Mitt Romney has been widely panned for blaming 47 percent of the public for its sense of entitlement, its demand that government redistribute wealth downward, away from rich people who earn their money honestly and down to poor and middle-income Americans who just want handouts.
While observers have rightly pointed out that most Americans work hard and take responsibility for their circumstances, less attention has been devoted to the deceptive premise behind Romney's remarks, namely that government redistributes wealth downward from the rich to the poor. In fact, our taxation system funnels money from the bottom up to the top. It's the rich who get the handouts. Either Romney doesn't understand that, or he's not telling the truth about it.
Consider housing. Romney would probably prefer that the Department of Housing and Urban Development not spend its budget of about $50 billion per year, much of which subsidizes low-income housing. From Romney's point of view, the federal government provides housing handouts by redistributing money downward and subsidizing residences for the poor.
But when we step back and look at overall federal spending on housing, it becomes clear that the federal government spends a lot more money subsidizing housing for the rich than for the poor. In fact, the federal government collects taxes from the poor and then re-allocates those funds as housing subsidies for the rich. How does this work?
To understand how this particular mechanism as well as the tax system more broadly funnels money from the poor to the rich, it's first necessary to point out that when the federal government decides to spend $1 dollar, that is exactly the same as a decision not to collect $1 dollar in taxes. From the point of view of the federal budget, both decisions cost $1 dollar. The first is a direct expenditure and the second is a tax expenditure. But aside from having different names, they are the same.
Now consider the home mortgage interest deduction, a tax expenditure that costs the federal treasury approximately $130 billion per year. According to the Atlantic, 75 percent of this tax expenditure is given to the top 20 percent of income earners. What this means is that the federal government spends almost $100 billion per year subsidizing large homes for upper middle class and wealthy people. Middle-class people get a tiny piece of this pie. Poor people get nothing.
But where does the government get $100 billion to pay for this tax expenditure for the rich? From mostly-poor renters of course, in other words tax payers who receive zero mortgage interest deduction. The home mortgage interest deduction is simply a transfer of wealth from mostly poor renters to mostly well-off home-owners.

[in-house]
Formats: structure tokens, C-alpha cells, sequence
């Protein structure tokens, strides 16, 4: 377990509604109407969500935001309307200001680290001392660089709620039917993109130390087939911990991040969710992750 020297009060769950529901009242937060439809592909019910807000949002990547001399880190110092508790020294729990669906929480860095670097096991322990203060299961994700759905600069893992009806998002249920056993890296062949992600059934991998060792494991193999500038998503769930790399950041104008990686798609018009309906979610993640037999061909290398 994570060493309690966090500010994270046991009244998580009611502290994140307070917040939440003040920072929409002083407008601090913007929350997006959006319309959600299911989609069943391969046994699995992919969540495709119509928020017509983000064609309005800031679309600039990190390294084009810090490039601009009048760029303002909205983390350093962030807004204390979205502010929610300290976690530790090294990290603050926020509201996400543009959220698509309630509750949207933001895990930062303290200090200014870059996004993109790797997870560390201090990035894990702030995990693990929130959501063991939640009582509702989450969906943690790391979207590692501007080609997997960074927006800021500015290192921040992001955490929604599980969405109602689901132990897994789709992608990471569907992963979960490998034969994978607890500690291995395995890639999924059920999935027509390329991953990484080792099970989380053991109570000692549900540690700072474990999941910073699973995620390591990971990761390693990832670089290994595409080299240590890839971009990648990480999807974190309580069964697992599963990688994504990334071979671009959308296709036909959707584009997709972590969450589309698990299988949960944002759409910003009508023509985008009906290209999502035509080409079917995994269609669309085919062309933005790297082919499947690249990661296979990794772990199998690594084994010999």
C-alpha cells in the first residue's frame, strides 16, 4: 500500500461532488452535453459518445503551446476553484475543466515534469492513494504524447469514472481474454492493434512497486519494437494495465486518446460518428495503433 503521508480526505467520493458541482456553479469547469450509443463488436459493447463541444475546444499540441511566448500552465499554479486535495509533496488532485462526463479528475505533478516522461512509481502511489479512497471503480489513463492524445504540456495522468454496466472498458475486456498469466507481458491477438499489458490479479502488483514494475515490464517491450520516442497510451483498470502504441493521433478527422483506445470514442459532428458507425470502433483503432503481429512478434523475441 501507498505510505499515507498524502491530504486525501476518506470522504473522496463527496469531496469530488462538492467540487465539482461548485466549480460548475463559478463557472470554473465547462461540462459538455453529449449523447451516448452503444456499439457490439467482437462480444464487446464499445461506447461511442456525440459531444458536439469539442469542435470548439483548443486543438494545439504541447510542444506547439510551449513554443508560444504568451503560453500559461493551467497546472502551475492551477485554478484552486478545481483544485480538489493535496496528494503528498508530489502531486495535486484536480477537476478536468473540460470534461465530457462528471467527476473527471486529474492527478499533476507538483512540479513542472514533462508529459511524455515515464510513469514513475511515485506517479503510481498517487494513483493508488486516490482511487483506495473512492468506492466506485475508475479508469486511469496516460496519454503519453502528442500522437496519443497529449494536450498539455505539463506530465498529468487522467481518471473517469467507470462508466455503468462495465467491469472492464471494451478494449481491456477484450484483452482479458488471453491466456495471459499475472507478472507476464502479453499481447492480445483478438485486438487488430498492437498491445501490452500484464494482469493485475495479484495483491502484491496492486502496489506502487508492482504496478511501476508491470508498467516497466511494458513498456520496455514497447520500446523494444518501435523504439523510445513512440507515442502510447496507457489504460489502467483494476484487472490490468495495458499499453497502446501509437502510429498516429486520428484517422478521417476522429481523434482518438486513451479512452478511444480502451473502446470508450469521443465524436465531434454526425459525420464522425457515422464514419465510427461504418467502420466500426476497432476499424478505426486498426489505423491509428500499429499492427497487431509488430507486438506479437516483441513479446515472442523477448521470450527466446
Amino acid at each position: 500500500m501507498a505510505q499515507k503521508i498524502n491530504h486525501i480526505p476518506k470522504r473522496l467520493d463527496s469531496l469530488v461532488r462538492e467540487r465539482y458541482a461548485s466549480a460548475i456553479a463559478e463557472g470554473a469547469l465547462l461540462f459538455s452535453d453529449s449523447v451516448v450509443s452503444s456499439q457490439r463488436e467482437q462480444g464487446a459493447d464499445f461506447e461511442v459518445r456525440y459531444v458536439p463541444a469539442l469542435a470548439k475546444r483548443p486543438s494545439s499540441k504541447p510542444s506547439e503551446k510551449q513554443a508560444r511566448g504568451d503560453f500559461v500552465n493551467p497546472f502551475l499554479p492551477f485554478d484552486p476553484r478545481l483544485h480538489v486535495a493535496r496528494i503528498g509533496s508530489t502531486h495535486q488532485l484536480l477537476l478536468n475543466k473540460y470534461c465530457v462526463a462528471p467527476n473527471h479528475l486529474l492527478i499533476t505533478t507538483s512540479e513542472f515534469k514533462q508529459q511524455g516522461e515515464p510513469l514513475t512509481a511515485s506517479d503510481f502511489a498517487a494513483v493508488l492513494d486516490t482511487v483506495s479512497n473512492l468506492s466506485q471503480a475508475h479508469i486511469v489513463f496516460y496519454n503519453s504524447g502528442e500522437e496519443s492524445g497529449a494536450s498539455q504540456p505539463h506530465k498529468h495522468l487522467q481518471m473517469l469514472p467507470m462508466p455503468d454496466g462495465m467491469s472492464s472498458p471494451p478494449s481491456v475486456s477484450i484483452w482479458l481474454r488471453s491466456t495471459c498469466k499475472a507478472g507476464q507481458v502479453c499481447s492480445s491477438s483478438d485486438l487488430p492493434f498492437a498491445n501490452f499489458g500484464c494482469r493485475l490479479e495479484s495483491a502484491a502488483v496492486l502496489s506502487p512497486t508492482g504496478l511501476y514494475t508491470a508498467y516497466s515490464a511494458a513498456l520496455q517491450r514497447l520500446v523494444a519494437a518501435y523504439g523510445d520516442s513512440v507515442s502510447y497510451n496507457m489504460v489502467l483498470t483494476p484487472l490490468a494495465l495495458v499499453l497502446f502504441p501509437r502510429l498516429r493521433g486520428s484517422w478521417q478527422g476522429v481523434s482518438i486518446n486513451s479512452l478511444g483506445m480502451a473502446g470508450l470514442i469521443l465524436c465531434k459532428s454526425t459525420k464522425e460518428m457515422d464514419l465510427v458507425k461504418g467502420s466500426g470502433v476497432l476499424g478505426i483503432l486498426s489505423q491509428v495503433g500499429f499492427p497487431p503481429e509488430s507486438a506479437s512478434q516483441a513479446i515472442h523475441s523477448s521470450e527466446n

And that isn't an isolated program, as Republicans have been gaming the tax system for years to enable just such maneuvers. One of Ronald Reagan's great successes entailed cutting marginal tax rates on the rich, and then using social security taxes, which are paid disproportionately by low and middle-income earners, to subsidize the budget hole caused by his tax breaks for the wealthy.
So when Governor Romney said that 47 percent of Americans are irresponsible and simply want handouts, he was tapping into and in fact reinforcing the public's ignorance of the federal tax system as a cash cow that transfers a lot more money from the poor to the rich than the other way around. To frame poor people who require health care as free-riders while giving a free pass to rich people who demand tax cuts (tax expenditures) is a sleight of hand. I wonder if Romney understands the deception or not.
When Clint Eastwood famously addressed an empty chair at the Republican National Convention, Jon Stewart observed that the Republicans have been running against an Obama who only they can see (Muslim, foreign-born, socialist, etc) and who is invisible to the rest of America. According to Stewart, Eastwood literalized that dynamic by addressing an invisible Obama. But as Romney's comments about the 47 percent illustrate, the Republican predilection for distortion and projection extends beyond Obama, and includes a make-believe fantasy about the government's role in the redistribution of wealth.
If Republicans were honest about the way government works, they might realize that government helps everyone, and that the debate we should be having is not about moochers versus earners, but about what distribution of government support can minimize suffering and promote the public welfare.
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